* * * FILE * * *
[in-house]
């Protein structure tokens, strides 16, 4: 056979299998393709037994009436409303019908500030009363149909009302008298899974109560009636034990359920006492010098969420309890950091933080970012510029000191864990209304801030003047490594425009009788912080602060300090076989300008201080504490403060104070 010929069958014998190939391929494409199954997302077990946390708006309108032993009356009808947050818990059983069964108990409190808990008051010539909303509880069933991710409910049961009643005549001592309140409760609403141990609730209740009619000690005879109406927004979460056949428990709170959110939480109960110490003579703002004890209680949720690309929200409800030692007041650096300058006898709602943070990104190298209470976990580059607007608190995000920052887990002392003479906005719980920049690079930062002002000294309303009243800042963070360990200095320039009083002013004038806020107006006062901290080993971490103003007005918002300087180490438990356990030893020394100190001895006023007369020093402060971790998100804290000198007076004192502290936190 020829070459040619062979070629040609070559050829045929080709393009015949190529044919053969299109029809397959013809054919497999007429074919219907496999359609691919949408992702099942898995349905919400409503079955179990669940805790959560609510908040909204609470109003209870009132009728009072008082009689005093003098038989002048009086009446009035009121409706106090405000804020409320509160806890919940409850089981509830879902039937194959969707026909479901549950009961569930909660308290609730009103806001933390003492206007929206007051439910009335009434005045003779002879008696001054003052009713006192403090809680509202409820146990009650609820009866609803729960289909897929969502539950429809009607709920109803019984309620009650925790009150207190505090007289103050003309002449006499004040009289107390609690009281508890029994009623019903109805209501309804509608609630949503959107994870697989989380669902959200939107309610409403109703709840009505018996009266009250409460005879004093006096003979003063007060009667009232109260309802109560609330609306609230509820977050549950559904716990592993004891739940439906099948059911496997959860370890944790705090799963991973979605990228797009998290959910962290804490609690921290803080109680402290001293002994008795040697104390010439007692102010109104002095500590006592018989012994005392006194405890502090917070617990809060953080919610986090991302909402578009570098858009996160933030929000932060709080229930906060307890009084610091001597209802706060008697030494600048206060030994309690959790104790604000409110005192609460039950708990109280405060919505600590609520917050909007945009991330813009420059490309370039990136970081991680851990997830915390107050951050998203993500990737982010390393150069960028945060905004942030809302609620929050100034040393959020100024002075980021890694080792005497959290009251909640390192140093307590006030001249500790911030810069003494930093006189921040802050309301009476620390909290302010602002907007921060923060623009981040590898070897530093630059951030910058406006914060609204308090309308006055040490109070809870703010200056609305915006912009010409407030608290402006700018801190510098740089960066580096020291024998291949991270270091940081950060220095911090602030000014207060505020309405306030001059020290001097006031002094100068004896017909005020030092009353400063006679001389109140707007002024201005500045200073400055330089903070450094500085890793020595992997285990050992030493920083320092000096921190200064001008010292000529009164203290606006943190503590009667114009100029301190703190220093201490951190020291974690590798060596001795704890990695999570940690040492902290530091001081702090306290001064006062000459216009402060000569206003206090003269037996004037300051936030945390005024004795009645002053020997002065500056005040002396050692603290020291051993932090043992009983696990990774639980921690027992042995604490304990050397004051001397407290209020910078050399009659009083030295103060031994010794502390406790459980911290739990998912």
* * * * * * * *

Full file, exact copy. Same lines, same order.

[in-house]
């Protein structure tokens, strides 16, 4: 056979299998393709037994009436409303019908500030009363149909009302008298899974109560009636034990359920006492010098969420309890950091933080970012510029000191864990209304801030003047490594425009009788912080602060300090076989300008201080504490403060104070 010929069958014998190939391929494409199954997302077990946390708006309108032993009356009808947050818990059983069964108990409190808990008051010539909303509880069933991710409910049961009643005549001592309140409760609403141990609730209740009619000690005879109406927004979460056949428990709170959110939480109960110490003579703002004890209680949720690309929200409800030692007041650096300058006898709602943070990104190298209470976990580059607007608190995000920052887990002392003479906005719980920049690079930062002002000294309303009243800042963070360990200095320039009083002013004038806020107006006062901290080993971490103003007005918002300087180490438990356990030893020394100190001895006023007369020093402060971790998100804290000198007076004192502290936190 020829070459040619062979070629040609070559050829045929080709393009015949190529044919053969299109029809397959013809054919497999007429074919219907496999359609691919949408992702099942898995349905919400409503079955179990669940805790959560609510908040909204609470109003209870009132009728009072008082009689005093003098038989002048009086009446009035009121409706106090405000804020409320509160806890919940409850089981509830879902039937194959969707026909479901549950009961569930909660308290609730009103806001933390003492206007929206007051439910009335009434005045003779002879008696001054003052009713006192403090809680509202409820146990009650609820009866609803729960289909897929969502539950429809009607709920109803019984309620009650925790009150207190505090007289103050003309002449006499004040009289107390609690009281508890029994009623019903109805209501309804509608609630949503959107994870697989989380669902959200939107309610409403109703709840009505018996009266009250409460005879004093006096003979003063007060009667009232109260309802109560609330609306609230509820977050549950559904716990592993004891739940439906099948059911496997959860370890944790705090799963991973979605990228797009998290959910962290804490609690921290803080109680402290001293002994008795040697104390010439007692102010109104002095500590006592018989012994005392006194405890502090917070617990809060953080919610986090991302909402578009570098858009996160933030929000932060709080229930906060307890009084610091001597209802706060008697030494600048206060030994309690959790104790604000409110005192609460039950708990109280405060919505600590609520917050909007945009991330813009420059490309370039990136970081991680851990997830915390107050951050998203993500990737982010390393150069960028945060905004942030809302609620929050100034040393959020100024002075980021890694080792005497959290009251909640390192140093307590006030001249500790911030810069003494930093006189921040802050309301009476620390909290302010602002907007921060923060623009981040590898070897530093630059951030910058406006914060609204308090309308006055040490109070809870703010200056609305915006912009010409407030608290402006700018801190510098740089960066580096020291024998291949991270270091940081950060220095911090602030000014207060505020309405306030001059020290001097006031002094100068004896017909005020030092009353400063006679001389109140707007002024201005500045200073400055330089903070450094500085890793020595992997285990050992030493920083320092000096921190200064001008010292000529009164203290606006943190503590009667114009100029301190703190220093201490951190020291974690590798060596001795704890990695999570940690040492902290530091001081702090306290001064006062000459216009402060000569206003206090003269037996004037300051936030945390005024004795009645002053020997002065500056005040002396050692603290020291051993932090043992009983696990990774639980921690027992042995604490304990050397004051001397407290209020910078050399009659009083030295103060031994010794502390406790459980911290739990998912």